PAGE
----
Supporters of a new charter hope that it will give junior researchers badly needed leverage. Credit: J. SMITH/ALAMY

Ask a hundred young scientists in Europe for their views on their supervisors, funding agencies and university administrators, and you'll get a hundred different answers. But now a ‘career charter’ is to be published that, its backers say, will encourage higher standards for the treatment of junior researchers.

The European Commission, which intends to release the charter on 11 March, wants the 25 member states of the European Union (EU) to adopt it in the hope that this will help to introduce better and more consistent scientific training across the continent. But some researchers are already expressing doubt that it will make much difference.

The charter declares that all EU researchers, including PhD students, should be recognized as professionals and treated accordingly. It defines the rights and duties of both young researchers and their supervisors. And it sets out minimum standards for training, employment conditions and social-security coverage for fixed-term researchers working in universities, research institutes and industrial laboratories.

There is considerable demand for such standards. Many young researchers, especially those in eastern and southern Europe, are working under ill-defined terms of employment, without proper contracts, and are effectively at the mercy of their supervisors.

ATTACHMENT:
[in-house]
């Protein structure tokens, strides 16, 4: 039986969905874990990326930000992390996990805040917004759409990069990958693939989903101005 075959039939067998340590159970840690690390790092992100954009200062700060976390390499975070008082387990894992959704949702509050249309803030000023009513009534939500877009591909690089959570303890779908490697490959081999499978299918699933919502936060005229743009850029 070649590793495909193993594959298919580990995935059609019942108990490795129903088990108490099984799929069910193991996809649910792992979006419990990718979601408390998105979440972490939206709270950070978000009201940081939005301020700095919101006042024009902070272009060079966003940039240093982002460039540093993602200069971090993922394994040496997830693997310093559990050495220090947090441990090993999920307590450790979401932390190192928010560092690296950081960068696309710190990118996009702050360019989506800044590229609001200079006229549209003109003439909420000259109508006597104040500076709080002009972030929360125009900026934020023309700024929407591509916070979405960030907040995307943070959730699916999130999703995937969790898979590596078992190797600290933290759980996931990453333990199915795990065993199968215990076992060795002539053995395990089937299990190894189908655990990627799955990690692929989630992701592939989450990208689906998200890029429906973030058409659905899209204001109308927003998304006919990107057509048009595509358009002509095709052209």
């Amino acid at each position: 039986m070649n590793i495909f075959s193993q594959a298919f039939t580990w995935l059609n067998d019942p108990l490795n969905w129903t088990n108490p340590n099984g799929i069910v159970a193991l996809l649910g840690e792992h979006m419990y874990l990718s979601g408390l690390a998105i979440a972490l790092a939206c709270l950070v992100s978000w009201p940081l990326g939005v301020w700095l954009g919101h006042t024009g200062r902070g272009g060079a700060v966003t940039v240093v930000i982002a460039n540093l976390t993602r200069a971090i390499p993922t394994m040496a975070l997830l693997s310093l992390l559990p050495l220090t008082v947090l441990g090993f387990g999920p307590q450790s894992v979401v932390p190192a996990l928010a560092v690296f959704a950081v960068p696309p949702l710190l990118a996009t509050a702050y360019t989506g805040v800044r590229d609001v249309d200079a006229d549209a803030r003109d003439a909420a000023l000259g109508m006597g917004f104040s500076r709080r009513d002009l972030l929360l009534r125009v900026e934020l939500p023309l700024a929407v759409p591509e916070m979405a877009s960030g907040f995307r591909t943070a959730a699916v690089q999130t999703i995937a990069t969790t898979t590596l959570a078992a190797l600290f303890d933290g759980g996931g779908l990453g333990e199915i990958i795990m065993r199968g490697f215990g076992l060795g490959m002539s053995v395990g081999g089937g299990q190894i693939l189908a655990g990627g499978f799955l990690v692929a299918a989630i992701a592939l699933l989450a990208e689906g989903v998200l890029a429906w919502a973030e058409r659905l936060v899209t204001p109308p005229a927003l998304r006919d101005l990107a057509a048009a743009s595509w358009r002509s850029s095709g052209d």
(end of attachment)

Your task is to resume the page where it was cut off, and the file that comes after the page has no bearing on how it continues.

Young scientists' organizations, such as Eurodoc or the Marie Curie Fellowship Organization, are swamped with letters from researchers who have fallen out with their supervisors, or who feel discriminated against on sexual, racial and other grounds.

In January, for example, an Irish biochemistry postdoc working in Austria told Eurodoc that her supervisor had fired her after she had told him that she was pregnant.

Will the charter help her? Sceptics point out that the commission has no legal means to force EU members, or individual universities, to comply with it. But it will invite member states to report annually on their progress in adopting the charter. And supporters say that its very existence will give young researchers some useful leverage.

Christine Heller del Riego, coordinator of the working group on career development for Euroscience, a grass-roots research organization, sees the charter as a badly needed start. Del Riego,who is an electrical engineer at the University Pontificia Comillas in Madrid, is currently drafting a career development strategy for young researchers at her university. “If you can refer to an EU recommendation, then you have a leverage that might really get things moving,” she says.

Spain's prime minister, José Luis Rodriguez Zapatero, promised last year to improve the statutory rights of young researchers, for example. But he has since ignored petitions from the FJI, the Spanish young researchers' federation, to go ahead with the promised changes. “Now the EU charter can be used as an additional pressure,” del Riego says.

Others say the charter doesn't go far enough. Martin Grabert, head of the Brussels-based EU liaison office of German research organizations, says he is disappointed by what he terms its “timid, non-committal character”, adding: “This is a typical EU approach, a mere minimal consensus with a good chance of falling flat.”